By Adam Chamberlin
As I write this, my wife and I find ourselves in the same predicament that most parents are struggling through in this challenging time: the art of pandemic parenting. I can say from my own experience and the stories of other parents, that this is the most challenging thing I’ve ever done. As a parent you want to provide support, comfort, joyful moments, discipline, opportunities, stability, and most of all, love. The art of parenting is rough without a pandemic. Now, the day-to-day routines that used to bring us comfort have now fallen away. In its place is uncertainty, fear, and change. However, all is not lost. We used to hit quit points as parents prior to the pandemic. Those quit points are just much more likely due to the circumstances that we all find ourselves in. Acknowledging and accepting those quit points can empower us to develop strategies to reduce the negative impact if not avoid them altogether.
So the first thing that should be recognized is that despite feeling like a failure as a parent, you are probably doing the best parenting of your life. You wake up and continue to overcome obstacle after obstacle, day after day in order to take care of the people that we love most. That shows amazing resilience and strength in the face of staggering odds. In some cases, so may be leaving your kids in the trusted care of others while you work outside the home. You fight back the fears and anxieties that accompany the human mind in time such as this, managing to provide security for your kids despite all of your own insecurities. If you’re working from home, you’ve experienced the unique challenges of helping your kids navigate remote learning while balancing your work schedule around it.
Just the other day, as my wife worked from the dining room table, my sons were on Zoom calls in their bedrooms, and I was in my bedroom attempting to teach a group of high school students about American government, my 6 year old son opened the door to show off his new haircut that he gave himself. My feelings ranged from rage to apathy, disappointment to sheer amusement. I don’t know whether to discipline him for cutting his hair on Zoom in front of his class or praise him as a leader (apparently another child down the street decided to give himself a haircut after witnessing my son’s barber skills.) He had a problem (his “Covid haircut” was in his eyes) and he solved it (two snips with school scissors). Had this same thing happened prior to the pandemic, I’m sure it would have been the “worst” thing to happen that day and I would have freaked out. Instead, my wife and I laughed, hugged him, patiently explained to him why that might not have been the best time to give himself a haircut, and most importantly, we just loved him so much. Somehow, parents are finding the strength and energy to be parents, teachers, playmates, counselors, and everything else our kids need, 24 hours a day, 7 days a week, with no time off. And to top things off, we’re doing all of this while attempting to balance our own work schedules, physical and mental health, and fears about a world that was turned upside down earlier this year.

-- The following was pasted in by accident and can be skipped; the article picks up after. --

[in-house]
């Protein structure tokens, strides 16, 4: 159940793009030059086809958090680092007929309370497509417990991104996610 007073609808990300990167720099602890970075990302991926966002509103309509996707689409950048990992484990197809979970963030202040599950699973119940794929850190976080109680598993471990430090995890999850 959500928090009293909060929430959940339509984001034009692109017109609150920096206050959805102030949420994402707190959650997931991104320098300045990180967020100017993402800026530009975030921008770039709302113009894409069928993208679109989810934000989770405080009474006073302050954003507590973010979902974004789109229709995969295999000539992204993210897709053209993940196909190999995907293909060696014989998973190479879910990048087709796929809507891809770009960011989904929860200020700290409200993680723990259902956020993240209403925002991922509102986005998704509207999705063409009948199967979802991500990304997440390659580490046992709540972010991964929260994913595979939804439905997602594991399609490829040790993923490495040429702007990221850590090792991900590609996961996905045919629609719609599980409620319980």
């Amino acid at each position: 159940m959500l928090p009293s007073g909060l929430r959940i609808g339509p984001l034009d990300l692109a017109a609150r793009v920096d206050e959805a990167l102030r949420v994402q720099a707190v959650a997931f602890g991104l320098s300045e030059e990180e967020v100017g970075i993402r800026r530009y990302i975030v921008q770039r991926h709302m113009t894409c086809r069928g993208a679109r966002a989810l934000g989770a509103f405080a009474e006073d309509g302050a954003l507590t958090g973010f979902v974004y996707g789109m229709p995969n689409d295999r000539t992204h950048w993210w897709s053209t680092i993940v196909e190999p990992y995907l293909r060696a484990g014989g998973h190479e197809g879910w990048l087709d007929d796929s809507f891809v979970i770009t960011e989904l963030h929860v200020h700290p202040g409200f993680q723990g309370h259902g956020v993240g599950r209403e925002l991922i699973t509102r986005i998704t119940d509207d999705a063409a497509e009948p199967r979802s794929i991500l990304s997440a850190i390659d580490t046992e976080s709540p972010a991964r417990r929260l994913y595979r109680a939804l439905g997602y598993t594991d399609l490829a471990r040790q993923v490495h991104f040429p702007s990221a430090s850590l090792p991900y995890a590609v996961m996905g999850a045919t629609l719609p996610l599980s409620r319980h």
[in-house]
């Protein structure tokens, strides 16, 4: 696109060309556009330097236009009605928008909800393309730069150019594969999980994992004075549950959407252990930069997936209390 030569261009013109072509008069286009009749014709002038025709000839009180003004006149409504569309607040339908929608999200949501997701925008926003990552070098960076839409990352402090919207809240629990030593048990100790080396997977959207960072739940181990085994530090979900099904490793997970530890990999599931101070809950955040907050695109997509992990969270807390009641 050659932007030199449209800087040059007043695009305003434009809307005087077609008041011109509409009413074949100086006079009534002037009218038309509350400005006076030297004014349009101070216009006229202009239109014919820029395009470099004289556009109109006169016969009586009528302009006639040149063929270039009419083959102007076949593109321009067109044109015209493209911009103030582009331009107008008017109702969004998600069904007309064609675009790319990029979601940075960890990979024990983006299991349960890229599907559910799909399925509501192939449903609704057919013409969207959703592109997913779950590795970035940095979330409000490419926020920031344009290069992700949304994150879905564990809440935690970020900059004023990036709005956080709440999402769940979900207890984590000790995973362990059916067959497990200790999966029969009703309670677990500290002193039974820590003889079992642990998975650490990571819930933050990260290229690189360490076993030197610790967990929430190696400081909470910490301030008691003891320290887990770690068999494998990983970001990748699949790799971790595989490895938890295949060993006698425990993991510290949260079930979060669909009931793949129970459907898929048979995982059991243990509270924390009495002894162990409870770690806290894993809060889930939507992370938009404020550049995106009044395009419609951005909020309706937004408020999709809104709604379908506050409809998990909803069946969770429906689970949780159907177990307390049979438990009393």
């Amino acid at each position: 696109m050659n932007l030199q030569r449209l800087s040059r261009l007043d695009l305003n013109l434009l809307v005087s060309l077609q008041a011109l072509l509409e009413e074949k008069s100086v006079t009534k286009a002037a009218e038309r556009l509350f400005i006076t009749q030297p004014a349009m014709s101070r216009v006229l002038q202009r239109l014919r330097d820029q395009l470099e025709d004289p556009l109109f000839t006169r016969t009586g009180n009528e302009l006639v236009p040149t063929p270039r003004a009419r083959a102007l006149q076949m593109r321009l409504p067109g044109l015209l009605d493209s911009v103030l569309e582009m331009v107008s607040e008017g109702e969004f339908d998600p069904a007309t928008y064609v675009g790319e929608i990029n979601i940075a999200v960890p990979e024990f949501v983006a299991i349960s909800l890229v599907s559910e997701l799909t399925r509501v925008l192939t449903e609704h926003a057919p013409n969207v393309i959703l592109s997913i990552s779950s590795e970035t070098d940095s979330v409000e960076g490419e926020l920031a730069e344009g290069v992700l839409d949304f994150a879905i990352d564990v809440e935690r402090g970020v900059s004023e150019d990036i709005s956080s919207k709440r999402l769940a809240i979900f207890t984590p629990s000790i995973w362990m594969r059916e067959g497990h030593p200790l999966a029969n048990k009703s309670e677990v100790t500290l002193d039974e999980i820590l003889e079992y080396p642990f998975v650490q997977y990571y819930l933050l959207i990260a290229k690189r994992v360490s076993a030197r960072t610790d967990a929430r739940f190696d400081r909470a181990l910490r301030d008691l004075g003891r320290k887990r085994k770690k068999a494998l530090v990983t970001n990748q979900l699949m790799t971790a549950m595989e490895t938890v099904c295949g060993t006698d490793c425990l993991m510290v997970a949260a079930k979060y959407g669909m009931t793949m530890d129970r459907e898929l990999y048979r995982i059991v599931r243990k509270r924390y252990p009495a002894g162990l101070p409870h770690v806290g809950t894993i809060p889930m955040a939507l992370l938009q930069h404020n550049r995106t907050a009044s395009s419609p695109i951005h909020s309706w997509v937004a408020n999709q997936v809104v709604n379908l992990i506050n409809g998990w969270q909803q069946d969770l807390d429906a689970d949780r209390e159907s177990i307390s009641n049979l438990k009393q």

So here are a few strategies to help you navigate your life as a pandemic parent.
1. Focus on what YOU control: There is so much that we don’t control, most notably the fact that a global pandemic has our brains in a constant state of fight or flight. Setting goals that involve other people or external circumstances sets us up for failure. There are simply too many moving parts. Instead, focus on what you control.
2. Redefine success: Be willing to change your measure of success. Maybe work isn’t measured by time, but by quality. Maybe your kids’ school work isn’t measured by the number of assignments completed, but by the amount of learning they are achieving under extreme circumstances. And when things just aren’t going your way, maybe success is punting in order to start fresh and try again tomorrow. Sometimes success can simply be not making it worse.
3. Short term goals provide optimism: Simply knowing the end is in sight helps us persevere through challenging times. Since we don’t know when life will begin to resemble our pre-COVID existence, don’t focus on life “returning to normal.” Focus on today, one task at a time. I can’t express the feeling of ease that washes over me the moment my kids have ended their last Zoom call for the week and they can just get to the business of being kids. When we set goals that are too big, we look at those mountains in our moment of weakness and hit a quit point. It’s too big, too much, too overwhelming.
4. Give your children, your partner, and yourself a bit of grace: If you’re stressed under the current circumstances, imagine how a child feels during these uncertain times. How can we expect our children to be at their best while we as adults are routinely struggling. Everyone around us, particularly those people we love most, deserve some grace. Most importantly, give yourself a bit of that grace too. None of us are perfect, particularly in a pandemic. Give yourself a pass to not be perfect, and focus on just being your best, whatever that may look like as a pandemic parent.
For a small fee, my son will show you how to cut your own hair via Zoom.